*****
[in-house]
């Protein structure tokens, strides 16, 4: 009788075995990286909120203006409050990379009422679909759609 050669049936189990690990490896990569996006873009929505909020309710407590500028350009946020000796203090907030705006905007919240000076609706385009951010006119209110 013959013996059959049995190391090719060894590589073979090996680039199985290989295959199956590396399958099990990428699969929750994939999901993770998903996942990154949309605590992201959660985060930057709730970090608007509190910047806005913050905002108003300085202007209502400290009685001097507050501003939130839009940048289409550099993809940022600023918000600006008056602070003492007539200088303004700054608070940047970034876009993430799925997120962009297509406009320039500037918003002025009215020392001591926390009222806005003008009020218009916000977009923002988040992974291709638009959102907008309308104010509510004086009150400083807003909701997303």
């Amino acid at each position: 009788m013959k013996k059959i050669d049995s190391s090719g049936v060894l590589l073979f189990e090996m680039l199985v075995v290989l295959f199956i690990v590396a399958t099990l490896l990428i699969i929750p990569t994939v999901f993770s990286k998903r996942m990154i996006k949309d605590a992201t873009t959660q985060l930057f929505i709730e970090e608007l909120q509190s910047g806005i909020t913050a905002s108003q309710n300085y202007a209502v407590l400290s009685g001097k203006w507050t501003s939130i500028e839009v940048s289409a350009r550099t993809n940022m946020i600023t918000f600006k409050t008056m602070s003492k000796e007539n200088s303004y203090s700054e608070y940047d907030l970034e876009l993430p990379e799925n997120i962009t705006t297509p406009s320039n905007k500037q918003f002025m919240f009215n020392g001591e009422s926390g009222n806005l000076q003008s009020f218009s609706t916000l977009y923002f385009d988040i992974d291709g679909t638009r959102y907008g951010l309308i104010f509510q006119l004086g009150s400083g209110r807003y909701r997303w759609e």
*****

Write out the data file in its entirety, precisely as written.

[in-house]
């Protein structure tokens, strides 16, 4: 009788075995990286909120203006409050990379009422679909759609 050669049936189990690990490896990569996006873009929505909020309710407590500028350009946020000796203090907030705006905007919240000076609706385009951010006119209110 013959013996059959049995190391090719060894590589073979090996680039199985290989295959199956590396399958099990990428699969929750994939999901993770998903996942990154949309605590992201959660985060930057709730970090608007509190910047806005913050905002108003300085202007209502400290009685001097507050501003939130839009940048289409550099993809940022600023918000600006008056602070003492007539200088303004700054608070940047970034876009993430799925997120962009297509406009320039500037918003002025009215020392001591926390009222806005003008009020218009916000977009923002988040992974291709638009959102907008309308104010509510004086009150400083807003909701997303």
């Amino acid at each position: 009788m013959k013996k059959i050669d049995s190391s090719g049936v060894l590589l073979f189990e090996m680039l199985v075995v290989l295959f199956i690990v590396a399958t099990l490896l990428i699969i929750p990569t994939v999901f993770s990286k998903r996942m990154i996006k949309d605590a992201t873009t959660q985060l930057f929505i709730e970090e608007l909120q509190s910047g806005i909020t913050a905002s108003q309710n300085y202007a209502v407590l400290s009685g001097k203006w507050t501003s939130i500028e839009v940048s289409a350009r550099t993809n940022m946020i600023t918000f600006k409050t008056m602070s003492k000796e007539n200088s303004y203090s700054e608070y940047d907030l970034e876009l993430p990379e799925n997120i962009t705006t297509p406009s320039n905007k500037q918003f002025m919240f009215n020392g001591e009422s926390g009222n806005l000076q003008s009020f218009s609706t916000l977009y923002f385009d988040i992974d291709g679909t638009r959102y907008g951010l309308i104010f509510q006119l004086g009150s400083g209110r807003y909701r997303w759609e």